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Wednesday, November 27, 2013


This is the day The Lord has made.  Rejoice and be glad in it.
-Pslam 118:24

Contrary to a couple of popular mantras, today is not merely the first day of the rest of your life, nor is it the "what if" last day of your life.   Today is the only day.

One of the daily gratitude programs I have been following in recent days has me pondering this as it poses the "what if" question in today's meditation.  The meditation also links to a sobering and inspiring article that invites us into "today."

I invite you to visit both links (actually the second one is contained in the first) and on this Thanksgiving Day Eve contemplate and integrated this timeless reality into our lives - Today is the only day.

Happy Today!

And have a great Thanksgiving Day!

Wednesday, November 20, 2013

Leaves, Stars, And Other Visitors From The Sky

"For everything there is a season, and a time for every matter under heaven."
Ecclesiastes 3:1

Early this morning I had "blogger's block" so I decided get my creative juices flowing with some physical exercise by raking the leaves.  According to the DC Leaf Pickup Schedule ours should have already been out by the curb.  However past experience has taught me that the DC Leaf Pickup Schedule is at best one big guess.

As I raked and loaded leaves in a garbage can to carry to the curb (about ten trips worth), my imagination took flight remembering that not so long ago these same leaves had provided shade as we sat on the back deck enjoying warm summer mornings. I had watched the same leaves shimmer in early autumn breezes. And just recently they floated like big brown snowflakes to the ground awaiting our annual ritual of raking and hauling. It was like lulling away the morning with thousands of good friends.

My early afternoon was spent putting up the star that has adorned the Capitol Hill Presbyterian Church tower the past two Christmas Seasons.  With assistance from our Church Facilities Director, Robert Haywood, who was down inside the tower and me on top the tower the star was installed. It was a crystal clear day and the view from atop the tower was magnificent, a view of Washington, DC surpassed only by that from the Washington Monument.  

With the star installed I walked a couple of blocks to grab a late lunch.  On the way back to the church I looked up to the tower and saw a very large bird perched on the edge of the tower looking up at the star.  About that time I saw Garibaldi who manages the bank parking lot behind the church.  

He pointed at the bird and said, "It's an eagle!"

"Are you sure?"  I asked

"It has to be?" Garibaldi insisted.

"But what if it's a buzzard?"

"Makes no difference."  He said smiling.  "It's still a visitor from the sky!"

Sure enough, regardless of what kind it was, a curious visitor from the eastern sky had come to see what the star was all about.

The Christmas Star will be officially lighted at a community gathering on the First Sunday of Advent, December 1 at 5:00 pm.  If you can, come join us and other visitors from the sky.




Wednesday, November 13, 2013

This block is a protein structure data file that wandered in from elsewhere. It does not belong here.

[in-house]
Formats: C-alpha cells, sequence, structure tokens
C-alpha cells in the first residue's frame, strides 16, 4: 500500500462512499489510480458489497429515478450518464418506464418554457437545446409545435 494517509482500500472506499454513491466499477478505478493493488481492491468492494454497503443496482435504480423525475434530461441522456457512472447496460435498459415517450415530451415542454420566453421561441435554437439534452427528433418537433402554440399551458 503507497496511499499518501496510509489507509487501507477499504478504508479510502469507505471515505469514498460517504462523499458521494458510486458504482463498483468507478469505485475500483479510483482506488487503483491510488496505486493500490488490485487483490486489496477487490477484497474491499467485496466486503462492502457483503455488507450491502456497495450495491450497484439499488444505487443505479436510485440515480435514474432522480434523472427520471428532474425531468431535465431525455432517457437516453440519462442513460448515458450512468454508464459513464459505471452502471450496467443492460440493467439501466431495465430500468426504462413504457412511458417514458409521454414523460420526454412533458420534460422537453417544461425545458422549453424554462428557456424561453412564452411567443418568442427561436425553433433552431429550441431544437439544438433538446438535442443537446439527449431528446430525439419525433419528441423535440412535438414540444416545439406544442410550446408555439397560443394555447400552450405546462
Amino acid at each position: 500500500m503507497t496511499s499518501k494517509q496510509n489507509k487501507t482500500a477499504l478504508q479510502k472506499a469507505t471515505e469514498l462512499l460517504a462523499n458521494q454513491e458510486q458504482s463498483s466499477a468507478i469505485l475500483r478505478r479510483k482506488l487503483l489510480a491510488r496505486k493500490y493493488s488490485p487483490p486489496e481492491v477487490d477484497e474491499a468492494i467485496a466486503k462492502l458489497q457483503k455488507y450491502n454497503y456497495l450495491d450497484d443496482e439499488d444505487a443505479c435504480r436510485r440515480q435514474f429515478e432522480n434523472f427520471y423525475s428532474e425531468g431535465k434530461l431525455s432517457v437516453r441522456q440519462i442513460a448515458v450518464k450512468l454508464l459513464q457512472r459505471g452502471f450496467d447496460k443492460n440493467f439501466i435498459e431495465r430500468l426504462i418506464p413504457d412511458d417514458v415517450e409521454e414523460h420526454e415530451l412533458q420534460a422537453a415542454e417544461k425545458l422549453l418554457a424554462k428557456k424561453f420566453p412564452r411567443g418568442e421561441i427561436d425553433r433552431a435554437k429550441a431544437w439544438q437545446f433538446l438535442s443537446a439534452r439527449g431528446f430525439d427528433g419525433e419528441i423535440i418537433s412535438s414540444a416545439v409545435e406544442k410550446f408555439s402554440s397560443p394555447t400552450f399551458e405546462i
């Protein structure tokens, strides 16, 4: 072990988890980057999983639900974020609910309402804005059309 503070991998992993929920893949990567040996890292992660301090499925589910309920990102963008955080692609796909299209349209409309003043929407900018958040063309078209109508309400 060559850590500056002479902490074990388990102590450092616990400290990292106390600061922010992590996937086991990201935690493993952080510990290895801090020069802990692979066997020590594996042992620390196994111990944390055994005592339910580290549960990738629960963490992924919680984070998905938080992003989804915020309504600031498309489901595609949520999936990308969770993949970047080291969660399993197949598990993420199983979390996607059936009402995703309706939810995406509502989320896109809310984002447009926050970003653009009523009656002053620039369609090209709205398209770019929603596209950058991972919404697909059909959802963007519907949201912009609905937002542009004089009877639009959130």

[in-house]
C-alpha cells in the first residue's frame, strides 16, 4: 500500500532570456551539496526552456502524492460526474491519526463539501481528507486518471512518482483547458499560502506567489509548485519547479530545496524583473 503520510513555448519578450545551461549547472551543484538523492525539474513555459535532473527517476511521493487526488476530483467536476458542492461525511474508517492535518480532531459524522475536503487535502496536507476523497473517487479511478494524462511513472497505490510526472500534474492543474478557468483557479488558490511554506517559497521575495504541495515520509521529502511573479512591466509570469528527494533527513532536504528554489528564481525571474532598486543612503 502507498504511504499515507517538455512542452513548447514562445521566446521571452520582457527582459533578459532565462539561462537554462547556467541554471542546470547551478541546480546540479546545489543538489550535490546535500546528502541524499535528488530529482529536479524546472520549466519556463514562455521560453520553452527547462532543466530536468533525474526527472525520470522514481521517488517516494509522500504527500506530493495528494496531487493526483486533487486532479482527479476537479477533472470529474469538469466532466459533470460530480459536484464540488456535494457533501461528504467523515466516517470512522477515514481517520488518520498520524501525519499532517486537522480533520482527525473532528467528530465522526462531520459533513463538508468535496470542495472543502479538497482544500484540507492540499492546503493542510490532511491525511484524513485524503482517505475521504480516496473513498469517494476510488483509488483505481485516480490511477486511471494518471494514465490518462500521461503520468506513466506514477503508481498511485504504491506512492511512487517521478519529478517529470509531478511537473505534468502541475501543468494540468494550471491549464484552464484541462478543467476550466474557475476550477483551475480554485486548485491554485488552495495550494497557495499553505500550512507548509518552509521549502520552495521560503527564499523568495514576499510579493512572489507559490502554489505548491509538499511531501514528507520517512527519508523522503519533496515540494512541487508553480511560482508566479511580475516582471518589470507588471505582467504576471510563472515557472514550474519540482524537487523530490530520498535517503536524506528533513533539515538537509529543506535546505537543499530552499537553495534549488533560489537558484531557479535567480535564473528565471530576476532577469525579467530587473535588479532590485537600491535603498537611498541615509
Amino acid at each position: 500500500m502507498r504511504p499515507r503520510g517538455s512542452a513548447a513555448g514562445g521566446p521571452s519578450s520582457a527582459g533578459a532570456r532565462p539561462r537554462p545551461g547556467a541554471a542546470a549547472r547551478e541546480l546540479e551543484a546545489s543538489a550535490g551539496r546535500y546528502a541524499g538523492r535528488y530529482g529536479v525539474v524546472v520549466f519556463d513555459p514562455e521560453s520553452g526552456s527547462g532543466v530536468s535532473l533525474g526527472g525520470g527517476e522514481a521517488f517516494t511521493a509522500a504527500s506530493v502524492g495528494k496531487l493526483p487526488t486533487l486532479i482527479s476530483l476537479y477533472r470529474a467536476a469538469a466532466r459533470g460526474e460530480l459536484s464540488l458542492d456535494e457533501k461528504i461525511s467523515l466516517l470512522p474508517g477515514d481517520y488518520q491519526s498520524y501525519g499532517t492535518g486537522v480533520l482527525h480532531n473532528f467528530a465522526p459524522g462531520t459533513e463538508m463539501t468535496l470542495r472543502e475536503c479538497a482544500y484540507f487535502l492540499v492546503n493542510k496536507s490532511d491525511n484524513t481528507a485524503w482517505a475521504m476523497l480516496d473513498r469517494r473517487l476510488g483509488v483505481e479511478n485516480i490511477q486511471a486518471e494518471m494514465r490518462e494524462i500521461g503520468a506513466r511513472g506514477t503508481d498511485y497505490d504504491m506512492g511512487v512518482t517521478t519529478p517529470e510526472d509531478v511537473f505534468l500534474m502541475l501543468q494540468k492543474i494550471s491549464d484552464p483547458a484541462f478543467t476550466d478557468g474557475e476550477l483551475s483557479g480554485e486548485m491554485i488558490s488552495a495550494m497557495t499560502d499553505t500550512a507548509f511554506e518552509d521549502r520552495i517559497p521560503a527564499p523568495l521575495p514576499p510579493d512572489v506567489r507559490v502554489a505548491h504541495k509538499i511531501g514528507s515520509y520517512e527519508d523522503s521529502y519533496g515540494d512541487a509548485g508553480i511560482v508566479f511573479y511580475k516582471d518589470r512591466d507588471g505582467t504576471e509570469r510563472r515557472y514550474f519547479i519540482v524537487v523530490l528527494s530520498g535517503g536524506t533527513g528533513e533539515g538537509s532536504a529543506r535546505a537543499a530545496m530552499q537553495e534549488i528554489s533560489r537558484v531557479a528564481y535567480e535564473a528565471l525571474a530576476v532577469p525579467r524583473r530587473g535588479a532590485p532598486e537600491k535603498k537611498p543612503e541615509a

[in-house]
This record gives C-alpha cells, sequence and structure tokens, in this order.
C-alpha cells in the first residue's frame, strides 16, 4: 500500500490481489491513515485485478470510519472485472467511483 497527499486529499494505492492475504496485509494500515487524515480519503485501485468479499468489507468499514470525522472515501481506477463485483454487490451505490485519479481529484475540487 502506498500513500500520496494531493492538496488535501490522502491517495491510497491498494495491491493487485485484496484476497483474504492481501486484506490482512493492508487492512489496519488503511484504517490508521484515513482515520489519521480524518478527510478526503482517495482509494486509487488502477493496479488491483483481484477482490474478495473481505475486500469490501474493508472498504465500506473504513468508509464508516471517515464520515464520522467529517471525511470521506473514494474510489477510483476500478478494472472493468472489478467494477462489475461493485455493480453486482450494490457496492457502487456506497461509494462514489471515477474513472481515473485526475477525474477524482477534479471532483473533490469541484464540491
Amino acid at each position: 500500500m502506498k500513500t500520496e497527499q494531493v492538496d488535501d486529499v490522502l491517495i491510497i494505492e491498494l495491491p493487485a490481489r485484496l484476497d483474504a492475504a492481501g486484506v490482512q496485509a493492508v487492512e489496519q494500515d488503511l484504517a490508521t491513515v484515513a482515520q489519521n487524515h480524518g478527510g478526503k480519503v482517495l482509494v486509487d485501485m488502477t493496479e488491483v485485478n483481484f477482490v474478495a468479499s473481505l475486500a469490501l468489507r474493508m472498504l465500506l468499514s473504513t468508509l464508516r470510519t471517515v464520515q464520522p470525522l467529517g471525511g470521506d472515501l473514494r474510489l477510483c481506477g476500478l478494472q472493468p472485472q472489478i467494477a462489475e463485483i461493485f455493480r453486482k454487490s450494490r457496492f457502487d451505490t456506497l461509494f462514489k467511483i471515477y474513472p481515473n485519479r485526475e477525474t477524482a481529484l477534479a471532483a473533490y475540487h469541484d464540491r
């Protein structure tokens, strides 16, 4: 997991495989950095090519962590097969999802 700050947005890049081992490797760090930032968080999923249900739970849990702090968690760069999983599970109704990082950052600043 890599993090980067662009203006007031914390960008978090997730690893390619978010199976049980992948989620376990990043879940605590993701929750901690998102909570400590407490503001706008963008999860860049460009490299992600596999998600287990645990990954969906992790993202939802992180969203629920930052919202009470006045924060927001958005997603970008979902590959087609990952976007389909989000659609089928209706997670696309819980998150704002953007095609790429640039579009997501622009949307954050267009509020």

Last Saturday, Nov. 9, 2013, a photo on the front page of the The Washington Post showed some of the unimaginable destruction from typhoon Haiyan in the Philippines.  The aerial photo showed a coastal village strewn about like match sticks.  My wife, Peg, pointed out an amazing detail in the photo - among the rubble and ruin were several clotheslines where survivors were already drying out.

A friend and biblical professor at Mercer University, Rick Wilson, use to say, "The hope of the Gospel is that the worst thing is never the last thing."  Human history confirms this as well.  Regardless of natural events like typhoons and earthquakes, or self-inflicted destruction of oppression and war, or personal pain from disease and death; there is a Light of Life in all creation that always brings a new day and a new beginning, even though that path may be long and difficult.  No matter how strong the winds and waves of life may be, clotheslines will eventually appear in the sunshine.

Wednesday, November 6, 2013


"Worry is like praying for what you don't want."
- unknown

"I've had a lot of worries in my life, most of which never happened."
- Mark Twain

A daily blog I receive recently featured on different days the two quotes above on "worry."  The first one especially caught my attention and spawned the question, "How often am I praying and don't realize that's what I'm doing?

The vast majority of wisdom / spiritual / religious teachings and literature through the ages and from numerous cultures and traditions all contain elements of reaping and sowing, of cause and effect that can be stated in the simple cyclical formula: experience=thought=action=habit=experience.   Another way to put it would be, the way we respond to our experience creates our experience.

So what does this have to do with prayer?   Prayer, without it's various formal religious contexts, concepts and rituals could be the process just described.  It could be our consciousness perceiving, engaging, and communicating with a greater consciousness which seems to be outside us, yet at the same time in which we participate.  And our participation shapes our reality.

In the Christian tradition, Jesus says,   "Do not worry about your life." and "Whatever you ask for in prayer with faith, you will receive."  The Apostle Paul says in his letter to the Thessalonians, "Rejoice always, pray without ceasing, give thanks in all circumstances; for this is the will of God in Christ Jesus for you."   

Regardless of the circumstances of our life we always have choice, and in many ways the choices we make are the prayers of our lives.  One of these choices is between "worry" and "hope."

Depending on our choice, we may too often be praying for the exact opposite of what we truly desire.